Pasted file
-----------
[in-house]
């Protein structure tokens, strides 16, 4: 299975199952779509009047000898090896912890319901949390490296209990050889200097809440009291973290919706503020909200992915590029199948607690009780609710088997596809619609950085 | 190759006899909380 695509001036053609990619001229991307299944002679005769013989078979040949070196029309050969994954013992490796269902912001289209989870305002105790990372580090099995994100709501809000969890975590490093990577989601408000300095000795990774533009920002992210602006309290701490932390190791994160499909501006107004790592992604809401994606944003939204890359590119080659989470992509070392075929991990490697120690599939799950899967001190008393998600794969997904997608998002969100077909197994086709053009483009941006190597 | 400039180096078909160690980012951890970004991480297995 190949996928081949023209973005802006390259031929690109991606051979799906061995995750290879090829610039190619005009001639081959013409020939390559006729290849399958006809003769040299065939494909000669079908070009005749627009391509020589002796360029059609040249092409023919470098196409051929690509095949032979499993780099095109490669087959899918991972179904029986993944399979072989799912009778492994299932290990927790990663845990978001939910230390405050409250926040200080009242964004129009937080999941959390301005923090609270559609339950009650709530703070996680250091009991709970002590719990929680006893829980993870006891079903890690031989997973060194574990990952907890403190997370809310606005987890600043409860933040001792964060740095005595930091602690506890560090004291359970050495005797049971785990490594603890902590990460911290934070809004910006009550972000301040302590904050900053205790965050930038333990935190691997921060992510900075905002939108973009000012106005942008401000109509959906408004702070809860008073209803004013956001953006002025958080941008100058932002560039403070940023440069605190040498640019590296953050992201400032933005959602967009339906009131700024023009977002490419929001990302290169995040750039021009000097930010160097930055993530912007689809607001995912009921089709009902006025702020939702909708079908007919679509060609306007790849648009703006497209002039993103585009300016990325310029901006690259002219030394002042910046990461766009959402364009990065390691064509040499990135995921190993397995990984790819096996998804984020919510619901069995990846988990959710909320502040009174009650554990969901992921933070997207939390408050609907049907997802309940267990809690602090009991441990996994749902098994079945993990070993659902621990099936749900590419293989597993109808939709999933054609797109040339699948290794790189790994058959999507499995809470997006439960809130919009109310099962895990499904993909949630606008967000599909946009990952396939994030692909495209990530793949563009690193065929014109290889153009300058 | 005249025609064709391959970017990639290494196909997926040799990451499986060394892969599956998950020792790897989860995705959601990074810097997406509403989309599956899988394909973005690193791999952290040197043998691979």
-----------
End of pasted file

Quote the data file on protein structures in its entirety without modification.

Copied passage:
[in-house]
């Protein structure tokens, strides 16, 4: 299975199952779509009047000898090896912890319901949390490296209990050889200097809440009291973290919706503020909200992915590029199948607690009780609710088997596809619609950085 | 190759006899909380 695509001036053609990619001229991307299944002679005769013989078979040949070196029309050969994954013992490796269902912001289209989870305002105790990372580090099995994100709501809000969890975590490093990577989601408000300095000795990774533009920002992210602006309290701490932390190791994160499909501006107004790592992604809401994606944003939204890359590119080659989470992509070392075929991990490697120690599939799950899967001190008393998600794969997904997608998002969100077909197994086709053009483009941006190597 | 400039180096078909160690980012951890970004991480297995 190949996928081949023209973005802006390259031929690109991606051979799906061995995750290879090829610039190619005009001639081959013409020939390559006729290849399958006809003769040299065939494909000669079908070009005749627009391509020589002796360029059609040249092409023919470098196409051929690509095949032979499993780099095109490669087959899918991972179904029986993944399979072989799912009778492994299932290990927790990663845990978001939910230390405050409250926040200080009242964004129009937080999941959390301005923090609270559609339950009650709530703070996680250091009991709970002590719990929680006893829980993870006891079903890690031989997973060194574990990952907890403190997370809310606005987890600043409860933040001792964060740095005595930091602690506890560090004291359970050495005797049971785990490594603890902590990460911290934070809004910006009550972000301040302590904050900053205790965050930038333990935190691997921060992510900075905002939108973009000012106005942008401000109509959906408004702070809860008073209803004013956001953006002025958080941008100058932002560039403070940023440069605190040498640019590296953050992201400032933005959602967009339906009131700024023009977002490419929001990302290169995040750039021009000097930010160097930055993530912007689809607001995912009921089709009902006025702020939702909708079908007919679509060609306007790849648009703006497209002039993103585009300016990325310029901006690259002219030394002042910046990461766009959402364009990065390691064509040499990135995921190993397995990984790819096996998804984020919510619901069995990846988990959710909320502040009174009650554990969901992921933070997207939390408050609907049907997802309940267990809690602090009991441990996994749902098994079945993990070993659902621990099936749900590419293989597993109808939709999933054609797109040339699948290794790189790994058959999507499995809470997006439960809130919009109310099962895990499904993909949630606008967000599909946009990952396939994030692909495209990530793949563009690193065929014109290889153009300058 | 005249025609064709391959970017990639290494196909997926040799990451499986060394892969599956998950020792790897989860995705959601990074810097997406509403989309599956899988394909973005690193791999952290040197043998691979």